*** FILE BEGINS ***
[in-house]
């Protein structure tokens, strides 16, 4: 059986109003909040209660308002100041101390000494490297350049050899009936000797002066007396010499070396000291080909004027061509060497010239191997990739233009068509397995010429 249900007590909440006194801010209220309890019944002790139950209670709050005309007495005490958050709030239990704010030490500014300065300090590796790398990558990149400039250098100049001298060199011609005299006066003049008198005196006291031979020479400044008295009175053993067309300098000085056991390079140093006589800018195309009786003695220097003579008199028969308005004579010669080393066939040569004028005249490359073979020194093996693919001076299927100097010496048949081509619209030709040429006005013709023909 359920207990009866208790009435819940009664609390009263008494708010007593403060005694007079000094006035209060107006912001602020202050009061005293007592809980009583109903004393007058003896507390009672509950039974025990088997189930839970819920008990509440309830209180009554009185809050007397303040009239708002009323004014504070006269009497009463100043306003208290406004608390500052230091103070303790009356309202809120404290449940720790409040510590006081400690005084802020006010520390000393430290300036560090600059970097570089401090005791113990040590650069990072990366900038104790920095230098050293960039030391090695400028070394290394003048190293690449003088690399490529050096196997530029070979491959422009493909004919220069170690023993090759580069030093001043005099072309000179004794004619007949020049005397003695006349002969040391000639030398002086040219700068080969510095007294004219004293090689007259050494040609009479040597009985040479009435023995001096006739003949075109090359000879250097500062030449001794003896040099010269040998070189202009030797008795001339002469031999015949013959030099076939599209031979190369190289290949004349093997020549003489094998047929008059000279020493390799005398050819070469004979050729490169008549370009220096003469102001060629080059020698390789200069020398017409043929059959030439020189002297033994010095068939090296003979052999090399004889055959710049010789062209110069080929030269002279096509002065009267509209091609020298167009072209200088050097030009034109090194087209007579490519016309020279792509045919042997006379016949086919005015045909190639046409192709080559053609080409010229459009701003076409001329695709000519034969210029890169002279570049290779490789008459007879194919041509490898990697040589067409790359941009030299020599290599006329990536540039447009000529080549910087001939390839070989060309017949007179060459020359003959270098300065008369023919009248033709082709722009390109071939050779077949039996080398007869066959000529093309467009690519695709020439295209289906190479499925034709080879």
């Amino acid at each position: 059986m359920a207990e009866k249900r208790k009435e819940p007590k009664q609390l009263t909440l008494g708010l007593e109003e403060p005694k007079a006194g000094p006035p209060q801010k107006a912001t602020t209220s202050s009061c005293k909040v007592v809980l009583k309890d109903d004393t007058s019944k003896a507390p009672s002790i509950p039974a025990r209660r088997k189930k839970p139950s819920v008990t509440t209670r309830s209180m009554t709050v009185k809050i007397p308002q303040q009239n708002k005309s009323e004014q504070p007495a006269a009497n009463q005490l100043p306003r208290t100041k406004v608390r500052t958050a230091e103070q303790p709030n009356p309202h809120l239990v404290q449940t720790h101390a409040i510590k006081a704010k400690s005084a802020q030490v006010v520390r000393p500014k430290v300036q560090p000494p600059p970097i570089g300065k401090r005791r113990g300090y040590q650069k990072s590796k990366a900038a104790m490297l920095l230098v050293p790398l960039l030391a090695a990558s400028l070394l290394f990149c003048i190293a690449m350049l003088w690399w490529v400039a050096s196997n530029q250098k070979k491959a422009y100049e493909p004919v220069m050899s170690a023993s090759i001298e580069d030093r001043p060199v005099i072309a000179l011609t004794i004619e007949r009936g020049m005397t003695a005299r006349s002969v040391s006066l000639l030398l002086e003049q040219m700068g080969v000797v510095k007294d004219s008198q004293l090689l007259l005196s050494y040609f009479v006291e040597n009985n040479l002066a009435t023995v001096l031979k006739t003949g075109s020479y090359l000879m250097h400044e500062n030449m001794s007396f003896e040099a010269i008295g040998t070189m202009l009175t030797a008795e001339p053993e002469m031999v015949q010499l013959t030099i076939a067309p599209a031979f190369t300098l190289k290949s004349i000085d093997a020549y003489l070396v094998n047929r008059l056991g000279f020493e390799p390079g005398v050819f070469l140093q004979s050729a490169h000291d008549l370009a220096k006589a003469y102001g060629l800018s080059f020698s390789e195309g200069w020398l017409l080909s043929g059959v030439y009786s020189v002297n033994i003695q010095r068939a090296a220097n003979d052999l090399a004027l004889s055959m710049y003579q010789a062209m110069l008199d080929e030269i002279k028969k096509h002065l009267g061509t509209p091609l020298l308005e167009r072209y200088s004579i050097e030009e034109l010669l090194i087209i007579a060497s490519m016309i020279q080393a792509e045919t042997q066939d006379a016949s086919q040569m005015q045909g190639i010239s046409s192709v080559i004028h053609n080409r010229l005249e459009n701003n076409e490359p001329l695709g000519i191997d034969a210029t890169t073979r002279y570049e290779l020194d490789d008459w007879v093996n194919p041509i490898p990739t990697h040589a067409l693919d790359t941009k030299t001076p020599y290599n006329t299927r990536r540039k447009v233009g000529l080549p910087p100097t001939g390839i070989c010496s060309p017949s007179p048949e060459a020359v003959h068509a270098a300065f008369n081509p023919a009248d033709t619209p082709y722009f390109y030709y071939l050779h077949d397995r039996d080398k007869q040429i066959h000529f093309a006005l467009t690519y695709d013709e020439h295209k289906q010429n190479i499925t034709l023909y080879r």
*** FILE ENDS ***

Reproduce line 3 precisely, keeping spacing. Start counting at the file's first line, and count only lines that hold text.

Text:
């Amino acid at each position: 059986m359920a207990e009866k249900r208790k009435e819940p007590k009664q609390l009263t909440l008494g708010l007593e109003e403060p005694k007079a006194g000094p006035p209060q801010k107006a912001t602020t209220s202050s009061c005293k909040v007592v809980l009583k309890d109903d004393t007058s019944k003896a507390p009672s002790i509950p039974a025990r209660r088997k189930k839970p139950s819920v008990t509440t209670r309830s209180m009554t709050v009185k809050i007397p308002q303040q009239n708002k005309s009323e004014q504070p007495a006269a009497n009463q005490l100043p306003r208290t100041k406004v608390r500052t958050a230091e103070q303790p709030n009356p309202h809120l239990v404290q449940t720790h101390a409040i510590k006081a704010k400690s005084a802020q030490v006010v520390r000393p500014k430290v300036q560090p000494p600059p970097i570089g300065k401090r005791r113990g300090y040590q650069k990072s590796k990366a900038a104790m490297l920095l230098v050293p790398l960039l030391a090695a990558s400028l070394l290394f990149c003048i190293a690449m350049l003088w690399w490529v400039a050096s196997n530029q250098k070979k491959a422009y100049e493909p004919v220069m050899s170690a023993s090759i001298e580069d030093r001043p060199v005099i072309a000179l011609t004794i004619e007949r009936g020049m005397t003695a005299r006349s002969v040391s006066l000639l030398l002086e003049q040219m700068g080969v000797v510095k007294d004219s008198q004293l090689l007259l005196s050494y040609f009479v006291e040597n009985n040479l002066a009435t023995v001096l031979k006739t003949g075109s020479y090359l000879m250097h400044e500062n030449m001794s007396f003896e040099a010269i008295g040998t070189m202009l009175t030797a008795e001339p053993e002469m031999v015949q010499l013959t030099i076939a067309p599209a031979f190369t300098l190289k290949s004349i000085d093997a020549y003489l070396v094998n047929r008059l056991g000279f020493e390799p390079g005398v050819f070469l140093q004979s050729a490169h000291d008549l370009a220096k006589a003469y102001g060629l800018s080059f020698s390789e195309g200069w020398l017409l080909s043929g059959v030439y009786s020189v002297n033994i003695q010095r068939a090296a220097n003979d052999l090399a004027l004889s055959m710049y003579q010789a062209m110069l008199d080929e030269i002279k028969k096509h002065l009267g061509t509209p091609l020298l308005e167009r072209y200088s004579i050097e030009e034109l010669l090194i087209i007579a060497s490519m016309i020279q080393a792509e045919t042997q066939d006379a016949s086919q040569m005015q045909g190639i010239s046409s192709v080559i004028h053609n080409r010229l005249e459009n701003n076409e490359p001329l695709g000519i191997d034969a210029t890169t073979r002279y570049e290779l020194d490789d008459w007879v093996n194919p041509i490898p990739t990697h040589a067409l693919d790359t941009k030299t001076p020599y290599n006329t299927r990536r540039k447009v233009g000529l080549p910087p100097t001939g390839i070989c010496s060309p017949s007179p048949e060459a020359v003959h068509a270098a300065f008369n081509p023919a009248d033709t619209p082709y722009f390109y030709y071939l050779h077949d397995r039996d080398k007869q040429i066959h000529f093309a006005l467009t690519y695709d013709e020439h295209k289906q010429n190479i499925t034709l023909y080879r």